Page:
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Introduction
(Energy Band, Fermi Level, and Doping Concentration Virtual Lab)


Who should study this applet and this Introduction – Students who have been introduced to the Energy Band concepts may skip this Introduction page and proceed directly to the Worksheet page (an example textbook that deals with Energy Band in detail: Streetman/Banerjee “Solid State Electronic Devices”).  However, those students who are learning from a textbook with emphasis of circuit models of electronic devices (an example textbook that does  not deal with Energy Band at all: Sedra/Smith “Microelectronic Circuits”) will need to read this Introduction page of this applet before proceeding to the Worksheet page.

Definition of Energy Band – Energy Bands of a solid state semiconductor crystal consists of Conduction Band, Valence Band, and Energy Gap.  The charge carrier electrons exist in the conduction band (CB); the charge carrier holes exist in the valence band (VB); and the two bands (CB & VB) are separated in energy by the energy gap.  The lowest energy of CB is called the conduction band edge, denoted as Ec, and is equal to the top of energy gap; and the highest energy of VB is called the valence band egde, denoted as Ev, and is equal to the bottom of energy gap.

In the energy bands (CB and VB), the quantum mechanical energy states exist in almost continuum, both in the ‘vertical’ energy scale and in the ‘horizontal’ spatial dimension.  Upon application of electric field or for thermal motion, carriers move to the nearby (both in energy and in spatial distance) available state.  Within the energy gap there are no states for the mobile carriers.   However, energy states that are associated with the donor and acceptor impurities do exist within the gap, as well as the energy states that act as carrier traps or as recombination centers.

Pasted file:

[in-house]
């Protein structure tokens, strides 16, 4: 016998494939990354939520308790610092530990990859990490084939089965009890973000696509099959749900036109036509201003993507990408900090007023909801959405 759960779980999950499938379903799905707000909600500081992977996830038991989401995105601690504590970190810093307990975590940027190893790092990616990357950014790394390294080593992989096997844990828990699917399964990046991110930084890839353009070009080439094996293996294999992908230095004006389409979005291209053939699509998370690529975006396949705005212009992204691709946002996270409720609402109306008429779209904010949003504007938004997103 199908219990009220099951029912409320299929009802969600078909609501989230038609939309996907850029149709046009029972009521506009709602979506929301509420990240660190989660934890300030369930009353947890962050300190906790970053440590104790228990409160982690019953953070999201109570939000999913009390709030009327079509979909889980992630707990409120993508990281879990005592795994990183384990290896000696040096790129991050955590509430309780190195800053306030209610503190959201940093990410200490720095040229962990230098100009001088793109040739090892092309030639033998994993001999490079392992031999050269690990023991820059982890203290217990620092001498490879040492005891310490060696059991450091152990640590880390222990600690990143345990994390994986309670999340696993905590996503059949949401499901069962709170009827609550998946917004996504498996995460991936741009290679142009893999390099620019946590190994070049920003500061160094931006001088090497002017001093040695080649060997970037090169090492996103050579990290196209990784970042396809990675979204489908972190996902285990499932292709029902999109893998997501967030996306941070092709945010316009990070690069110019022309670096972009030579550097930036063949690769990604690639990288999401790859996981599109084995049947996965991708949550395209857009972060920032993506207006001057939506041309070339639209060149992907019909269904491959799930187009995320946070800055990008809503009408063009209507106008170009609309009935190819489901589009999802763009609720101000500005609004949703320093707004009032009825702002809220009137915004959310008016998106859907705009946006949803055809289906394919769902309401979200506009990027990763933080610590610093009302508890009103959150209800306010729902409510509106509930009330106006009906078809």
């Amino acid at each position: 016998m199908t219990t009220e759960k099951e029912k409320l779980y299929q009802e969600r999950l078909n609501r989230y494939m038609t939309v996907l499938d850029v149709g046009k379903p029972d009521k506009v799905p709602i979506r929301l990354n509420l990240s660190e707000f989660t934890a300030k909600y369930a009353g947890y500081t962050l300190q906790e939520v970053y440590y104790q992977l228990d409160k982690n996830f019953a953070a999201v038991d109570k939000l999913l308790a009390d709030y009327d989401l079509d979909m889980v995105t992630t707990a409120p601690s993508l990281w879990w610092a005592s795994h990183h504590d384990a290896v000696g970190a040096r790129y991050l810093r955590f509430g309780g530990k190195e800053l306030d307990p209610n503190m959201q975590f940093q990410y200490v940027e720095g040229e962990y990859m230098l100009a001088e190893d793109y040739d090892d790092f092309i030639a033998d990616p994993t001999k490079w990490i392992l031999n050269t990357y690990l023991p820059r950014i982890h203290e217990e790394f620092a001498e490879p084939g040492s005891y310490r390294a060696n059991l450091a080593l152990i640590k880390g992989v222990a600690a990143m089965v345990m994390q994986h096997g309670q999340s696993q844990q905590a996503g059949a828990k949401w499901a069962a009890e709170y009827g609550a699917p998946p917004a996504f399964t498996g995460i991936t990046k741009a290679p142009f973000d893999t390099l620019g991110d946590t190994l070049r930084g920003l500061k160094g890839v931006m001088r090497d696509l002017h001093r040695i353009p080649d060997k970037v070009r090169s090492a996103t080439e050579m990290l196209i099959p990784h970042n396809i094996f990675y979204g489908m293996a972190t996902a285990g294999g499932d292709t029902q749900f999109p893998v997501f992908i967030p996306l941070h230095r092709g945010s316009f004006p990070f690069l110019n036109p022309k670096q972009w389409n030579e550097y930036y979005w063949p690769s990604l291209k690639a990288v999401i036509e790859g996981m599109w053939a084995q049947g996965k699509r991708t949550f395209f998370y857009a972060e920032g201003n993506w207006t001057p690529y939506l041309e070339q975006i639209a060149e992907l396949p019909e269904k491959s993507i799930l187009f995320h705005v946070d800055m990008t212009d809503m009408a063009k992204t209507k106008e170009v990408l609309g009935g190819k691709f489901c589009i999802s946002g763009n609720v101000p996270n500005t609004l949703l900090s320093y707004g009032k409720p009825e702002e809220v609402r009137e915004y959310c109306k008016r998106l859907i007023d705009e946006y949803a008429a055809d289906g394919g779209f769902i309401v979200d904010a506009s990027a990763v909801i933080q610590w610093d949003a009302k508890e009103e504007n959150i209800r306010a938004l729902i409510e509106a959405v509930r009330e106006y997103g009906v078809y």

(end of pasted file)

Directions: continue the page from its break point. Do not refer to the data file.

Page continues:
Charge Carriers in Energy Bands of Intrinsic Semiconductor – An intrinsic semiconductor is a pure material without any chemical impurities.  At absolute zero, there are no charge carriers.  This situation, in the energy band terms, is that the CB is completely empty of electrons, and the VB is fully occupied by the valence electrons (and therefore no empty states or holes).  Note that the valence electrons are the same as the covalent bonds and are not mobile (they are localized).
At finite temperature, the thermal energy can break some of  the covalent bonds, which sets free the electrons that were originally tied to, or localised in, the covalent bonds.  This, in the energy band terms, means that a valence electron (in VB, localized and not mobile) is thermally excited into the CB (where the electron is mobile), leaving behind an unoccupied state in the valence band.  The unoccupied state in the valence band is called hole.  A hole carries an effective charge of +q.  A covalent bond , once thermally broken, is equivalent to one electron in the conduction band plus one unoccupied state (or hole) in the valence band. In intrinsic semiconductor, for every electron there is a corresponding hole (the empty state in VB).  Therefore, the electron concentration is equal to the hole concentration, and this concentration is called the intrinsic carrier concentration, denoted as ni.

Charge Carriers in Energy Bands of Extrinsic Semiconductor – The relative concentration of electrons and holes in a semiconductor is controlled by the kind and concentration of chemical impurity atoms that are intentionally introduced (or doped) into the material during or after the crystal growth. Chemical impurities that contribute conduction electrons are called donor impurities or donors; and the impurity atoms that take away an electron from the semiconductor is called acceptor impurities or acceptors.  Donors in Silicon are As, P, or SB.  Acceptor example in Silicon is B.  Semiconductor doped with donor is n-type.  In an n-type semiconductor, electrons are the majority carriers and the electron concentration n is equal to the donor impurity concentration less any acceptor impurity concentration.  In a p-type semiconductor, holes are the majority carriers and the hole concentration p is equal to the acceptor impurity concentration less any donor impurity concentration.  The minority carrier concentration is then determined by the so-called the Mass-Action Law: n * p = ni2.

Fermi Energy Level and Carrier Concentration – Under thermal equlibrium the electron and hole concentrations in a Semiconductor can be obtained from a single physical parameter called Fermi energy level, denoted as Ef.    For most semiconductors, Ef is in the band gap, that is, Ef is below Ec and above Ev: Ec > Ef > Ev.  The electron and hole concentrations are determined from Ef by

n = ni exp[(Ef-Ei)/kT], and
p = ni exp[-(Ef-Ei)/kT] where
ni is the intrinsic concentration, k = 8.62x10-5 [eV/K] is the Boltzman constant, T is the absolute temperature, and Ei is the Fermi level position in the band gap of an  intrinsic material.  In an intrinsic material the electron and hole concentrations are equal: n = p.  It can be shown that Ei is approximately mid way between Ec and Ev:  Ei = (Ec+Ev)/2.